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The Foundations of Mobile and SMS Advertising

Introduction:

In this section of the research, the objective of the literature will be introduced. Then a brief set of study will be set regarding mobile marketing, marketing communication and emerging market media. The foundation for SMS advertising will be briefly explained with reference to a case from Australia. To explore the human factors is extremely essential for the enhanced understanding of how advertising via mobile phone work and how to make it further effective (Choi et al., 2005). The purpose of this research primarily focuses on examining the determinants or variables or the drivers of the consumer acceptance of advertising via mobile devices.

According to Amberg et al. (2004) and Heinonen and Strandvik (2003) consumers are more and more exposed to mobile advertising, their acceptance is also equally regarded as a critical success factor. This will be proved with the help of two theories namely Theory of Reasoned Behaviour (or Attitude) and Theory of Planned Behaviour (TPB) as suggested by Al-alak and Alnawas (2010) with the help of using the dependent and independent variables. These variables are selected from various past literatures in the similar area of study. Finally conclusion will be given where an overview of what has been done till now will be provided along with the gaps if any identified in the research and finally forming or identifying the research questions that will help in solving the next section that is methodology.

As the research topic is basically related to mobile marketing, a brief comment on what mobile marketing is can be provided. Barutcu (2005, p.15) defines mobile marketing as “using a wireless medium to provide consumers with time – sensitive and location - sensitive, personalized information that promotes products, services and ideas, thereby benefiting all stakeholders. Shortly, mobile marketing refers to marketing activities and programs performed via mobile phone in mobile commerce.”

Mobile advertising is one of the most important topics for discussion and is an interesting topic. Even though there is very few proof on what is the actual amount being spent on but is known fact that markets around the world are spending huge amount of money in the mobile media (Webster, 1992). Media advertising on a large scale directly focusing on the mass population is no more effective because of fragmentation (Peppers et al., 1999). But since mobile marketing or mobile advertising is the emerging market media, targeted one-to-one marketing communications is becoming more and more important (Shaw et al., 2001).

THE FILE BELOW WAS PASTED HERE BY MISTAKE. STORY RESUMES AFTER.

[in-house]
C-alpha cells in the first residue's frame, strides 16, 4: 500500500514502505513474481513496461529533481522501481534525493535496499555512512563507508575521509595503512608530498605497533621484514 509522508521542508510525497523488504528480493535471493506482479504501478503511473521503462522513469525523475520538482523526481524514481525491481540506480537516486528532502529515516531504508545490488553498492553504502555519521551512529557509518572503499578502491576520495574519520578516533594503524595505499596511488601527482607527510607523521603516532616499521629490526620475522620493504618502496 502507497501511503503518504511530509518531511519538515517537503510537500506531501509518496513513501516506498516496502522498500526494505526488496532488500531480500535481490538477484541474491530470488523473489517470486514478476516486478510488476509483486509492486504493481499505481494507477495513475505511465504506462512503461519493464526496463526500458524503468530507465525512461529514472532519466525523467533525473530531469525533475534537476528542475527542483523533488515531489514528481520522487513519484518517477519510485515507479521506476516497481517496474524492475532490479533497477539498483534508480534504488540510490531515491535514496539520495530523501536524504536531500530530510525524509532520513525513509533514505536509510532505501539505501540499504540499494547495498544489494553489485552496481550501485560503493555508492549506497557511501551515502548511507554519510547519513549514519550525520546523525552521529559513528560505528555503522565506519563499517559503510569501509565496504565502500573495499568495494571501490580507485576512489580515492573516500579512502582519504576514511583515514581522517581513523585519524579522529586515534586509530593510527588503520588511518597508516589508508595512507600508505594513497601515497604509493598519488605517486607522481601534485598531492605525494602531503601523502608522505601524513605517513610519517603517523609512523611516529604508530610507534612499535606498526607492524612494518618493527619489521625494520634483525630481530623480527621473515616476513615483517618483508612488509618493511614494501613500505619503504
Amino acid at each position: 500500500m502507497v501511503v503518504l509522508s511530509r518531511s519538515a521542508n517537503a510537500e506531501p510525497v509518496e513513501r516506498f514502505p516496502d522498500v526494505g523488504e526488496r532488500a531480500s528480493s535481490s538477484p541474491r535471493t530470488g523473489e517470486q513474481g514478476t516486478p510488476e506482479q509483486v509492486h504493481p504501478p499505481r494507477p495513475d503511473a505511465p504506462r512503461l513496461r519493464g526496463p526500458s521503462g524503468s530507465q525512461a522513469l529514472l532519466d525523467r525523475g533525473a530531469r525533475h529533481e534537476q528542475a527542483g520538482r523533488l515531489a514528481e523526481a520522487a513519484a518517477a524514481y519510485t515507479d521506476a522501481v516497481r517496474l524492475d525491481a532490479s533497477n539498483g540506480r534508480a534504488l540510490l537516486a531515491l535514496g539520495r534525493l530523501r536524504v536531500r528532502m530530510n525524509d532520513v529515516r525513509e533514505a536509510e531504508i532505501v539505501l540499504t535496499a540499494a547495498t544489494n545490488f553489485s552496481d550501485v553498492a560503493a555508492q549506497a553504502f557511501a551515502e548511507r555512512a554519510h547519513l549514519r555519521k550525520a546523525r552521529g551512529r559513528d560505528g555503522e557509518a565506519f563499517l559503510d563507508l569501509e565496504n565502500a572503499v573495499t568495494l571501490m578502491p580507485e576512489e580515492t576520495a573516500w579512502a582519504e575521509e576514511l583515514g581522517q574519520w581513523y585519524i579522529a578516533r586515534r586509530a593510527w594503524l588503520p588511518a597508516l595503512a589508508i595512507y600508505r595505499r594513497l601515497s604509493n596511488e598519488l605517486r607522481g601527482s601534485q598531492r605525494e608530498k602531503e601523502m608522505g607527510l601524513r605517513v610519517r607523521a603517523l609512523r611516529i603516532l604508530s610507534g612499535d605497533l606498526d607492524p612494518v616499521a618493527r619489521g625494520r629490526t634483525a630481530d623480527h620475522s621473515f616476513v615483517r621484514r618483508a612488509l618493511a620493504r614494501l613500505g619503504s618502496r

Factors or the determinants having potential to influence the effect of mobile advertising were identified to verify the Theory of Reasoned Behaviour/ Attitude (TRA) and the Theory of Planned Behaviour (TPB). These were used for reviewing the relevant Marketing and Mobile Advertising literature. Some of the important rather keywords used purposely for searching the past literature were “mobile advertising”, “mobile marketing”, “SMS advertising” and “wireless marketing”. Few other keywords were used as well to find the past literature on mobile advertising. The search was narrowed down to scholarly peer reviewed journal article, conference proceedings and papers with complete and full access to texts as well.

The most frequently cited variables with reference to SMS recipients’ cognitive, behavioural and emotional responses are represented. Factors that could be manipulated experimentally mainly on the basis of medium and message was basically focused on most area of the research. Due to empirical evidence as suggested by Tsang Ho and Liang in 2004 that consumers generally have negative attitude towards mobile advertising.

The Foundations of Mobile / SMS Advertising

Due to the high and increasing growth of short messaging services (SMS), the concept of mobile advertising has emerged very significantly in the last decade. According to Yunos and Gao, (2002, p.2), Mobile marketing refers to market the activities by using a wireless network or mobile advertising solutions to build awareness about the brand or to promote the sale of goods and services by delivering advertisements. Royall (2003) conducted a research about mobile advertising in Australia and states that more than 10 million text messages are send by the Australians daily. IBIS world report recorded that due the above mentioned activity, the Australians are approximately generating an annual turnover of $75 million for the industry players. The consumption level and the adoption by the consumers are by far couple of the largest attributes for the growth of Short Messaging Services because of which Turchetti, (2003) has touted SMS as the most up-to-date communication medium of the century. Simpson (2003) has observed that mobile phones are amazingly essential to many young consumers’ everyday lives more than ever due to its texting capabilities. But, according to Barwise and Strong (2002), mobile advertising, surprisingly, has received scarce attention from the field of academics. By providing direct line of two way communication and offering business a impartially reliable, effective and economic way for communicating with employees and customers alike can help in building the relationship between the brand and the consumers if SMS is used wisely (Barbieri, 2002). According to Barnes (2002) and Doyle (2001), at the time of building customer relationship, the most important factor for success is developing a relevant, timely and related service.